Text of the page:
The Best Years of Our Lives, 1946
Dir: William Wyler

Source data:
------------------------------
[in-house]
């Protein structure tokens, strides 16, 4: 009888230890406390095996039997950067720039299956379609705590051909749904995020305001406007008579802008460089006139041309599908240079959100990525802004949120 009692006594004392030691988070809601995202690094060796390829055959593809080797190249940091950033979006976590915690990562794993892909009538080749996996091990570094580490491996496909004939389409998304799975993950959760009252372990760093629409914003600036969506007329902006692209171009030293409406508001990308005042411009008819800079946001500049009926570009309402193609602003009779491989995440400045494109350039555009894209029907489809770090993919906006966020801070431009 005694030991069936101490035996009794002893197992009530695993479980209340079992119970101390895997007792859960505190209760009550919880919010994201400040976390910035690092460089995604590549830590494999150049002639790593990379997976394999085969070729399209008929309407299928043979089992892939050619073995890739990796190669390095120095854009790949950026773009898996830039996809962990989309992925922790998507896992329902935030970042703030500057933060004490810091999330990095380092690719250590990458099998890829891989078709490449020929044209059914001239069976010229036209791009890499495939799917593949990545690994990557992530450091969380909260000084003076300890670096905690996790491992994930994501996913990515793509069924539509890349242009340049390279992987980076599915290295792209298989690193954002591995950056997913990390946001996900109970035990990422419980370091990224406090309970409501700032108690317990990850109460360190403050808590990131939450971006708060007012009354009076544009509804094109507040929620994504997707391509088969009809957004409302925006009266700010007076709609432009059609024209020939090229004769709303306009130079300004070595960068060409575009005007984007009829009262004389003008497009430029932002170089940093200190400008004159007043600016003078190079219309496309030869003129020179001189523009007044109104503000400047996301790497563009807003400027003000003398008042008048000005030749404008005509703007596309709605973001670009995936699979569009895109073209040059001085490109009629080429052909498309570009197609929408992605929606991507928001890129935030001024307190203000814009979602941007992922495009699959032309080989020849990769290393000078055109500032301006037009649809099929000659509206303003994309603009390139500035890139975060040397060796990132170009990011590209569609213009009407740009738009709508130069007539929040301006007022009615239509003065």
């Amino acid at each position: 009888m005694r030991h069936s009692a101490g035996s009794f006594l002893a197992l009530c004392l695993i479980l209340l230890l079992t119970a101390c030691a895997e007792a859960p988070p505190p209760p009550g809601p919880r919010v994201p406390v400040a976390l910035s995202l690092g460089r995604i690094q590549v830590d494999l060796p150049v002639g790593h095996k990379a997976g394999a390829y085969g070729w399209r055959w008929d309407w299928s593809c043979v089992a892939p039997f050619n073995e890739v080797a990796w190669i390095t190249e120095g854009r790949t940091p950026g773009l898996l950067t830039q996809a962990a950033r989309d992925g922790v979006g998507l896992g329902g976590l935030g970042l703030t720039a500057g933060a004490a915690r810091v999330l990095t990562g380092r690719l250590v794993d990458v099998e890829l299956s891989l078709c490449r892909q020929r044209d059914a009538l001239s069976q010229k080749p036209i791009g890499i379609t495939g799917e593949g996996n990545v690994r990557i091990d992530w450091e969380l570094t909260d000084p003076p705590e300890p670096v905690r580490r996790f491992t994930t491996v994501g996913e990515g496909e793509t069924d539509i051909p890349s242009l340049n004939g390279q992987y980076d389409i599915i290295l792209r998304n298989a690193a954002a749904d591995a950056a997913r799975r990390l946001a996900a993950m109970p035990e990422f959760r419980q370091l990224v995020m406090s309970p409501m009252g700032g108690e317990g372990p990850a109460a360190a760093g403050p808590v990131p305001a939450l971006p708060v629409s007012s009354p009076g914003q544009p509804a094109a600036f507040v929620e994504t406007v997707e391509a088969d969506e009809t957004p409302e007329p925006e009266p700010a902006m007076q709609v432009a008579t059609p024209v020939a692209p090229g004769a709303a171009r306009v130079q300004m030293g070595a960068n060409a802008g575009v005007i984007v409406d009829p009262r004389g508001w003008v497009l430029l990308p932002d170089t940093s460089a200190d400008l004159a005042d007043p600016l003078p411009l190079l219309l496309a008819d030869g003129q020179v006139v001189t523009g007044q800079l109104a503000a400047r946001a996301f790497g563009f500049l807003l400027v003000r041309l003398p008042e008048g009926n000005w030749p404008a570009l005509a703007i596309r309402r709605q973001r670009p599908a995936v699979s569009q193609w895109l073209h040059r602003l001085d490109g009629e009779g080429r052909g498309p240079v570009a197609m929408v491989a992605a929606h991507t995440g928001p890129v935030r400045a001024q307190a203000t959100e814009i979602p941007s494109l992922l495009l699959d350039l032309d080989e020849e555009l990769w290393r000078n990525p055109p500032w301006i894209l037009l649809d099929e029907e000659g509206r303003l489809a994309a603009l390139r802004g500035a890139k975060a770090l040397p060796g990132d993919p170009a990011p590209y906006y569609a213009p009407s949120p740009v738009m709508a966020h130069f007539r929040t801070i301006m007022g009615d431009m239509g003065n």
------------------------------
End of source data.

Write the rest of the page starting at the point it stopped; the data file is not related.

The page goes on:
I totally get why this won the Best Picture Oscar in 1946 (it sort of had to), and I totally get why it's a favorite of cinephiles, but that doesn't necessarily make it a great film. The story of three WWII vets (one navy, one army, one air force...what a coincidence) returning home to deal with their lives and trying to rehabilitate themselves while coming to grips with the fact that the civilians around them who weren't there can never really understand what happened has serious potential. The shifting, multiple-character drama also makes it interesting and right up my alley. But only to a certain point. Some of the dramatic gestures are so obvious that they are eye-rolling, e.g. a war vet can't get a plane ticket home, but the rich business man just has to throw a couple of bones down and he gets a ride (TREAT YR VETS RIGHT AMERICA), and almost patronizing. If you're interested in deep-focus cinematography, this was one of the last films Gregg Toland shot before he died. Not that Wyler does a lot of interesting stuff (in fact, he's kind of a by-the-books, "safe" Hollywood choice director if you ask me). Some interesting stuff, but mostly soup.